Eliminate radicals* Assume that you can make good progress. What will the result look like? If this expression is to simplify, we will probably be able to eliminate radicals. If we multiply any two terms, we can use the difference of two squares formula and get expressions which contain only one radical. pg.166 The Art and Craft of Problem Solving, Paul Zeitz, 1999, John Wiley & Sons, Inc.2173
 Extracting squares* The tactic of extracting squares includes many tools in addition to completing the square. ... It is easy enough to see how this works, but why is another matter. For now, hindsight will work: remember that many useful squares lurk about and come to light when you manipulate "crossterms" appropriately (making them cancel out or making them survive as you see fit). pg.164165, The Art and Craft of Problem Solving, Paul Zeitz, 1999, John Wiley & Sons, Inc.2169
 Factor Theorem* A reinterpretation of this theorem from a problem solver's perspective is To know the zeros of a polynomial is to know the polynomial. In other words, if you don't know the zeros of the polynomial under consideration, either expend some effort to find them, or shift your focus to a new polynomial whose zeros are apparent. pg.182 The Art and Craft of Problem Solving, Paul Zeitz, 1999, John Wiley & Sons, Inc.2176
 Infinitely many primes* There are infinitely many primes ... We start by assuming that there are only finitely many primes p1, p2, ... , pN. Now (the ingenious crux move!) consider the number Q = (p1p2...pN) + 1. Either it is prime, or it is composite. ... We construct a value p1p2...pN that satisfies all conditions exactly and then adjust it ever so slightly +1 so that it satisfies none of them. In other words, we create a model p1p2...pN that satisfies all and then we force that model to break down. We design this value with regards to the closed system as a whole. pg.244 The Art and Craft of Problem Solving, Paul Zeitz, 1999, John Wiley & Sons, Inc2215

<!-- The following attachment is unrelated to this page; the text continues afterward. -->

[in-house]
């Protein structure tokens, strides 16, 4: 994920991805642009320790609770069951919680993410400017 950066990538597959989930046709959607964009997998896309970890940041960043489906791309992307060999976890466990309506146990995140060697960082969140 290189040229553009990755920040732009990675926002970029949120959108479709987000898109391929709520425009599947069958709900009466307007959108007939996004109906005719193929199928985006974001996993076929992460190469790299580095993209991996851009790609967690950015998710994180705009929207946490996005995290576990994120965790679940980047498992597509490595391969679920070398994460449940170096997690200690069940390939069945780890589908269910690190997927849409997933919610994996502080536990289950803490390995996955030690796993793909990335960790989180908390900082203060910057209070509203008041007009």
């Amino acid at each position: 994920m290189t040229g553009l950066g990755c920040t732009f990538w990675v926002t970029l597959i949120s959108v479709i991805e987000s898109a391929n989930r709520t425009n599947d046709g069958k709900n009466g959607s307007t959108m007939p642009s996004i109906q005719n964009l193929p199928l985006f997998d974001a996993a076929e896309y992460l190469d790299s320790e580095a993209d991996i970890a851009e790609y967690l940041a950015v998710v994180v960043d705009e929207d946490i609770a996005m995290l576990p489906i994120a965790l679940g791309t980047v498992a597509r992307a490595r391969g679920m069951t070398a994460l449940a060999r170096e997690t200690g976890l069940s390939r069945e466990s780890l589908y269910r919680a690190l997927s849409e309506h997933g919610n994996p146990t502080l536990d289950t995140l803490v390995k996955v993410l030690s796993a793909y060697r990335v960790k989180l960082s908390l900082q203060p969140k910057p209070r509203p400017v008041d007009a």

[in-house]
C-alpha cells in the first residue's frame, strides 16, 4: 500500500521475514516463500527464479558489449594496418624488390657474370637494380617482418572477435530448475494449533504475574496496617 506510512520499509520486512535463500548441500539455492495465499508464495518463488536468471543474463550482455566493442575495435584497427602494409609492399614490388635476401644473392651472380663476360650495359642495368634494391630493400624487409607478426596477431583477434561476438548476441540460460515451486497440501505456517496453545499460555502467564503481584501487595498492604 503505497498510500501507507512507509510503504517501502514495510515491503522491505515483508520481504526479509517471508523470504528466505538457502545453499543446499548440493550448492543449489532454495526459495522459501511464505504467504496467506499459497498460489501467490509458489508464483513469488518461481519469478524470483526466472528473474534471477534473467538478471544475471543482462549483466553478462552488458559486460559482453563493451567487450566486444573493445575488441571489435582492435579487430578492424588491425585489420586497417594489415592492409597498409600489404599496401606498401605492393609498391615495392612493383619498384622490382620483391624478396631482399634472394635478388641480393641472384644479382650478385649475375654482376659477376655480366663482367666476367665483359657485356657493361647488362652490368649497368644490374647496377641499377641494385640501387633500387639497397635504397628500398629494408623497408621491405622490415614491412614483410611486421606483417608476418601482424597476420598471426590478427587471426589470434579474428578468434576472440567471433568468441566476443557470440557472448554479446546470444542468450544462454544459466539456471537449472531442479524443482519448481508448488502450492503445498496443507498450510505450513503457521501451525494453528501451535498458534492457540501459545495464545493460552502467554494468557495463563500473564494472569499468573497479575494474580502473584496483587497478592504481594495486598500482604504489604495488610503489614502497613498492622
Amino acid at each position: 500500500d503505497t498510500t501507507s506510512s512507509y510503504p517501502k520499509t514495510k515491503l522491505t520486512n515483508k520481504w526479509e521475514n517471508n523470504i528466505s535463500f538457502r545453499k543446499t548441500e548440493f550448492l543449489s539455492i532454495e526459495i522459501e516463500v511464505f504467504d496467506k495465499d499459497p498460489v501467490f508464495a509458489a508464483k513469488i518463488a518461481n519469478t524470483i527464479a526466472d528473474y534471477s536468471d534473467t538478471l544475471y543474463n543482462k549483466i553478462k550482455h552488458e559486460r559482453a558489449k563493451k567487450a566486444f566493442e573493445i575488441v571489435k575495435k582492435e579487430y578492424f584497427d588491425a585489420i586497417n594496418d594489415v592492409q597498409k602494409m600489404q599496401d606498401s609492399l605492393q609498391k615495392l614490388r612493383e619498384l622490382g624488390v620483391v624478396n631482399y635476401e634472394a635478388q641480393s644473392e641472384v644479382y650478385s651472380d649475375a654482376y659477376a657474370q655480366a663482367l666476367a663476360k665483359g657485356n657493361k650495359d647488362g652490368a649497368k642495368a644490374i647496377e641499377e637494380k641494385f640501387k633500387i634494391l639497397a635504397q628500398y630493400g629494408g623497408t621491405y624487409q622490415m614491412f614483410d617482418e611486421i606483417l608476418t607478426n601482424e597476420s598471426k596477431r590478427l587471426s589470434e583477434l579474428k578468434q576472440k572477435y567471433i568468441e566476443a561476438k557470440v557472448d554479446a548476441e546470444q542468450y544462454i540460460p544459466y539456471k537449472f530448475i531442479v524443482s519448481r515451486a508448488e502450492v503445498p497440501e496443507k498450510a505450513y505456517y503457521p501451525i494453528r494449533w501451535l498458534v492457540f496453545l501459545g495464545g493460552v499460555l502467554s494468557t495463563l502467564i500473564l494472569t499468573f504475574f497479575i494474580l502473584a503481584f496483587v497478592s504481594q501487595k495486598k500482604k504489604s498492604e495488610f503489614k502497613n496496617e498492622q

Modulo n filtering* Another essential tactic [in analyzing diophantine equations] is to "filter" the problem modulo n for a suitably chosen n. This tactic often helps to show that no solutions are possible, or that all solutions must satisfy a certain form. (Use of the division algorithm is closely related to the factor tactic.) ... the complete theory of Pythagorean triples: Find all solutions to x**2 + y**2 = z**2 ... we can assume that our solution is not just primitive, but relatively prime in pairs ... Next, a little parity analysis; ie., let's look at things modulo 2. Always begin with parity. You never know what you will discover. ... exactly one of x and y is even... pg.265267 The Art and Craft of Problem Solving, Paul Zeitz, 1999, John Wiley & Sons, Inc2226
 Number theoretic functions* Of the infinitely many functions with domain N, we will single out a few that are especially interesting. Most of these functions are multiplicative ... f(ab) = f(a)f(b) whenever a and b are relatively prime ... Define sigma_r(n)= sum over divisors d of n of d**r ... Let F(n) = sum over divisors d of n of f(d). If f is multiplicative, then F will be multiplicative as well. Define phi(n) to be the number of positive integers less than or equal to n which are relatively prime to n. ... We can use the principle of inclusionexclusion to evaluate phi(n) ... We define [the Mobius function] mu(n) = 1 if n=1, =0 if p**2 divides n for some prime p, = (1)**r if n = p1p2...pr, each p a distinct prime. This is a rather bizarre definition, but it turns out that the Mobius function very conveniently "encodes" PIE. ... show that sum over divisors d of n of mu(d) = 1 if n=1; =0 if n>1. The values of mu(n) alternate sign depending on the parity of the number of prime factors of n. This is what makes the Mobius function related to PIE. ... phi(n) = sum over divisors d of n of mu(d)(n/d). pg.257261 The Art and Craft of Problem Solving, Paul Zeitz, 1999, John Wiley & Sons, Inc2221
 Or* Simple addition. If there are a varieties of soup and b varieties of salad, then there are a+b possible ways to order a meal of soup or salad (but not both soup and salad). pg.205 The Art and Craft of Problem Solving, Paul Zeitz, 1999, John Wiley & Sons, Inc.2197
 Substitution* Let a, b, c be positive real numbers such that abc=1. Prove that 1/(a**3(b+c)) + 1/(b**3(c+a)) + 1/(c**3(a+b)) >= 3/2. ... What is the worst thing about this problem? It is an inequality involving fairly ugly fractions. Wishful thinking tells us that it would be nicer if the fractions either were less ugly or did not exist at all. ... There is a pretty obvious substitution  but only obvious if you have the idea of substitution in the forefront of your consciousness. The substitution is x=1/a, y=1/b, z=1/c, which transforms the original inequality (use the fact that xyz=1) into x**2/(y+x) + y**2/(z+x) + z**2/(x+y) >= 3/2. This inequality is still not that easy to deal with, but the denominators are much less complicated, and the problem has been reduced in complexity. pg.170 The Art and Craft of Problem Solving, Paul Zeitz, 1999, John Wiley & Sons, Inc.2178